The association of maternal-infant interactive behavior, dyadic frontal alpha asymmetry, and maternal anxiety in a smartphone-adapted still face paradigm

Edyta Swider-Cios, Elise Turk, Jonathan Levy, Marjorie Beeghly, Jean Vroomen, Marion I. van den Heuvel

Research output: Contribution to journalArticlepeer-review

Abstract

Mother-infant interactions form a strong basis for emotion regulation development in infants. These interactions can be affected by various factors, including maternal postnatal anxiety. Electroencephalography (EEG) hyperscanning allows for simultaneous assessment of mother-infant brain-to-behavior association during stressful events, such as the still-face paradigm (SFP). This study aimed at investigating dyadic interactive behavior and brain-to-behavior association across SFP and identifying neural correlates of mother-infant interactions in the context of maternal postnatal anxiety. We measured frontal alpha asymmetry (FAA), a physiological correlate of emotion regulation and a potential marker of risk for psychopathology. To emulate real-life interactions, EEG and behavioral data were collected from 38 mother-infant dyads during a smartphone-adapted dual-SFP. Although the behavioral data showed a clear still-face effect for the smartphone-adapted SFP, this was not reflected in the infant or maternal FAA. Brain-to-behavior data showed higher infant negative affect being associated with more infant leftward FAA during the still-face episodes. Finally, mothers with higher postnatal anxiety showed more right FAA during the first still-face episode, suggesting negative affectivity and a need to withdraw from the situation. Our results form a baseline for further research assessing the effects of maternal postnatal anxiety on infants’ FAA and dyadic interactive behavior.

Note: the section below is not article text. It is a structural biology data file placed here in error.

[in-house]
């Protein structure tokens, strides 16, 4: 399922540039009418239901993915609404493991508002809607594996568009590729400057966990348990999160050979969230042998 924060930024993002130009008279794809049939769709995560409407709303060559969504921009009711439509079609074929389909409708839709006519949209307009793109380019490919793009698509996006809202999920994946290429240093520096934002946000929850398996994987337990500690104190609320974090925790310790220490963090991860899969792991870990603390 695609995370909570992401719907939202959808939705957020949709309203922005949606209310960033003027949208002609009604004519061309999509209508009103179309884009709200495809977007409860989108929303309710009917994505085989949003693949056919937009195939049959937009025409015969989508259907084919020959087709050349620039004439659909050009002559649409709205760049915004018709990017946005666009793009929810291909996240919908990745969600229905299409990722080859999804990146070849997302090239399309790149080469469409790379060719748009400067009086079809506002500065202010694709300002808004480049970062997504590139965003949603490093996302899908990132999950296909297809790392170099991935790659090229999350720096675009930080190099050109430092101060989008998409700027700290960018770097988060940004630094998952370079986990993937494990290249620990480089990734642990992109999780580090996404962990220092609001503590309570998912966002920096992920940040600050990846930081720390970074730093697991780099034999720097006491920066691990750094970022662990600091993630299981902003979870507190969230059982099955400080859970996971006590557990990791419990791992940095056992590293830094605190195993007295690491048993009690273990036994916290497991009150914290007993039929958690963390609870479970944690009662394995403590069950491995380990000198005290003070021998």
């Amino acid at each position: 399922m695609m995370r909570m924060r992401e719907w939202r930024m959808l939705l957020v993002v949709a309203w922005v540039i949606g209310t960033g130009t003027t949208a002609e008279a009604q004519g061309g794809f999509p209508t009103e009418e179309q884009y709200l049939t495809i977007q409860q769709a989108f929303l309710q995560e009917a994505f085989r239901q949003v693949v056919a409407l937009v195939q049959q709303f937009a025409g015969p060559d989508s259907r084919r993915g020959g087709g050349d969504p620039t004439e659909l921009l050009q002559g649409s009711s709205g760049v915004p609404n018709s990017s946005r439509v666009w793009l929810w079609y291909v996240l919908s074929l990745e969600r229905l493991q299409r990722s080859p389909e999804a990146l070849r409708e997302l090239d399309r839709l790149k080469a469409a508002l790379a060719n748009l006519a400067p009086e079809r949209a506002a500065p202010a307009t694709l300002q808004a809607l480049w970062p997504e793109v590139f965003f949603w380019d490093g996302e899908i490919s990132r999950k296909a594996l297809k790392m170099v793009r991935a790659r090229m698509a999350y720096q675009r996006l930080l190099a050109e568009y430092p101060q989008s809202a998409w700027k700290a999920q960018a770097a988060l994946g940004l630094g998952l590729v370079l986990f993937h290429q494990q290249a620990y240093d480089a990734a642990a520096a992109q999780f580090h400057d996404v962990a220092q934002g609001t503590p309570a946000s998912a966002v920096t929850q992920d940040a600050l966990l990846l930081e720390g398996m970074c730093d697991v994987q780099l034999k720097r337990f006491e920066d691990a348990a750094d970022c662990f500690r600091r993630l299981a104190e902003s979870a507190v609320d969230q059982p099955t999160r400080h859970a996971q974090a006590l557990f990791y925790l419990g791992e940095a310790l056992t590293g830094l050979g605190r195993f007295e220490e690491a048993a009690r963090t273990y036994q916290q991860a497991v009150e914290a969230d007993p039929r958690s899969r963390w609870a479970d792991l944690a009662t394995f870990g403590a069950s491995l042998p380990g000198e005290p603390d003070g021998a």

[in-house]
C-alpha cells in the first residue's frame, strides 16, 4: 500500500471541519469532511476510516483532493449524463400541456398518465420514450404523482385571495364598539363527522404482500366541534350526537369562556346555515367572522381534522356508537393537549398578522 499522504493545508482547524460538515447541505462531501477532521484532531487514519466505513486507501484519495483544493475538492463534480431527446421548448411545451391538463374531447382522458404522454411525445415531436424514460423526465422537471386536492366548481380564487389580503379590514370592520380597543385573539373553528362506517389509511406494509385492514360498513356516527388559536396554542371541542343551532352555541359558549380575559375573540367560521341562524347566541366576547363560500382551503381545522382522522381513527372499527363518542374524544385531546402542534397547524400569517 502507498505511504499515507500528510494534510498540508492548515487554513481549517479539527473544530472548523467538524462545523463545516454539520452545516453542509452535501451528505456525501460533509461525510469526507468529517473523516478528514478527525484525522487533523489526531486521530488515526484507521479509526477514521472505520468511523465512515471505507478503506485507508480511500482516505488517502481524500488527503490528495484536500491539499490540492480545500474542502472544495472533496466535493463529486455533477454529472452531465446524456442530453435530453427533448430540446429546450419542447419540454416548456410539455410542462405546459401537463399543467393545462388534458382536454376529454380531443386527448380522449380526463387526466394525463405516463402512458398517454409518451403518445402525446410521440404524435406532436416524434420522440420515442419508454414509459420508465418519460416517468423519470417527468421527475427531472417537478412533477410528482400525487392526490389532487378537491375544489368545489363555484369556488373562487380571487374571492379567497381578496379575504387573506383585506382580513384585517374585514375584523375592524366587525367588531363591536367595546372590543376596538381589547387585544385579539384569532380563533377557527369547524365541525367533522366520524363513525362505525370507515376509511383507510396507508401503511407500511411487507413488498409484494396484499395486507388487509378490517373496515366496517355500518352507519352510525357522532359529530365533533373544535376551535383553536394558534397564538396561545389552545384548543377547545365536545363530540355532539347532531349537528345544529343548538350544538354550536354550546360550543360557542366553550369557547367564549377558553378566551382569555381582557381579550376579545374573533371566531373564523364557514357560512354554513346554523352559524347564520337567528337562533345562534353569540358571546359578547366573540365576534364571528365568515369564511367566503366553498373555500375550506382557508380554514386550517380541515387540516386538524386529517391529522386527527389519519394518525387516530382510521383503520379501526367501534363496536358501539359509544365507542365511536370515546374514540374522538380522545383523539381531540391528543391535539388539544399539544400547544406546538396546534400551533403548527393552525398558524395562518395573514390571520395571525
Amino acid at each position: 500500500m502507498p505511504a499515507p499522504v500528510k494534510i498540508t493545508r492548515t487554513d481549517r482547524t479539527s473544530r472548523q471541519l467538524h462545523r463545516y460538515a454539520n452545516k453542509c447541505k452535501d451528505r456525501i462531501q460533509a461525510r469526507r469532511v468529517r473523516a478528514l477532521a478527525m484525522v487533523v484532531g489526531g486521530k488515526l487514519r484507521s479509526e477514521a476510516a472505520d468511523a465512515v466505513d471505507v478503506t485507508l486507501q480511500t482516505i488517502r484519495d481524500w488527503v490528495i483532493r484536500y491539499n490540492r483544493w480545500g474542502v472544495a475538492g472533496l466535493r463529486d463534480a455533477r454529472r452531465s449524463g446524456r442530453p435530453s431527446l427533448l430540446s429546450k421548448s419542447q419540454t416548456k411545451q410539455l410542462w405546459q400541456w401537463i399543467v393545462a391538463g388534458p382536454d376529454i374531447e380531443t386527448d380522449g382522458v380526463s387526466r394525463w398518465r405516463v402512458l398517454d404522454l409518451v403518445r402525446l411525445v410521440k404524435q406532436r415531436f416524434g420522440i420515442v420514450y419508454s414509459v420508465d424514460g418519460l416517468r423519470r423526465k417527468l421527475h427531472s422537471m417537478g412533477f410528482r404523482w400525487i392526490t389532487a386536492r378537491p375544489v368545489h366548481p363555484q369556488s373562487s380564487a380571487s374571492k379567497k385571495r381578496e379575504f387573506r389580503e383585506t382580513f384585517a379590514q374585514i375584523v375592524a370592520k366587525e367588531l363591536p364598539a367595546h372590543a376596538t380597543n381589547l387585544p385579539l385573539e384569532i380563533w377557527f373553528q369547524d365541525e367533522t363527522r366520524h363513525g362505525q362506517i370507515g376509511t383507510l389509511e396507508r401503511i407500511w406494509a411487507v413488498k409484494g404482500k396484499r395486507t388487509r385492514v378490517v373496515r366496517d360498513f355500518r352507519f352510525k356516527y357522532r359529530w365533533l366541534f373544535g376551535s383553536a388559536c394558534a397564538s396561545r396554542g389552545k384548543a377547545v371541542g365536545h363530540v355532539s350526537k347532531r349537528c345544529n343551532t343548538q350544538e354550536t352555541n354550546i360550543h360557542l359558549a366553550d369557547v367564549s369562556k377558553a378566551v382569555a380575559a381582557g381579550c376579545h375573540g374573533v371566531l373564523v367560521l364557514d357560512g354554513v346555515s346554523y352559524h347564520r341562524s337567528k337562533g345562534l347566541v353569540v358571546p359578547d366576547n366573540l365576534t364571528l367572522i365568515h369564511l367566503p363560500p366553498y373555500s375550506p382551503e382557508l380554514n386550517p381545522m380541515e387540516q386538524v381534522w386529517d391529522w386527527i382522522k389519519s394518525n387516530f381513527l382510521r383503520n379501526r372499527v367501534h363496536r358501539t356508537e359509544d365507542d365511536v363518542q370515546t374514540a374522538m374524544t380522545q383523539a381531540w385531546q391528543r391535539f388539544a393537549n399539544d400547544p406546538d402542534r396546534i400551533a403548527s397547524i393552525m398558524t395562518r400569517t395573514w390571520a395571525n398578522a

Original languageEnglish
Article number101352
JournalDevelopmental Cognitive Neuroscience
Volume66
DOIs
StatePublished - Apr 2024

Bibliographical note

Publisher Copyright:
© 2024 The Authors

Funding

The authors would like to thank mothers and infants for their participation in the study. We also would like to thank several students who worked on this project, with special recognition to Vytautas Kleiza who helped with data collection, and Imke van Zon, Oumaima Al Jouharati, and Bianca Perţa who helped with behavioral data coding. This project was financially supported by the Dutch Scientific Council (NWO VI.Veni .191 G.025, PI: M.I. van den Heuvel) and The Royal Dutch Academy of Sciences (Sara van Dam; PI: M.I. van den Heuvel & J. Levy). The authors would also like to thank reviewers for their valuable feedback on the manuscript. The authors would like to thank mothers and infants for their participation in the study. We also would like to thank several students who worked on this project, with special recognition to Vytautas Kleiza who helped with data collection, and Imke van Zon, Oumaima Al Jouharati, and Bianca Perţa who helped with behavioral data coding. This project was financially supported by the Dutch Scientific Council (NWO VI.Veni .191 G.025, PI: M.I. van den Heuvel) and The Royal Dutch Academy of Sciences (Sara van Dam; PI: M.I. van den Heuvel & J. Levy). The authors would also like to thank reviewers for their valuable feedback on the manuscript.

FundersFunder number
Dutch Scientific Council
Imke van Zon
The Royal Dutch Academy of Sciences
Nederlandse Organisatie voor Wetenschappelijk OnderzoekVI.Veni .191 G.025

    Keywords

    • EEG hyperscanning
    • Frontal alpha asymmetry (FAA)
    • Maternal anxiety
    • Synchrony

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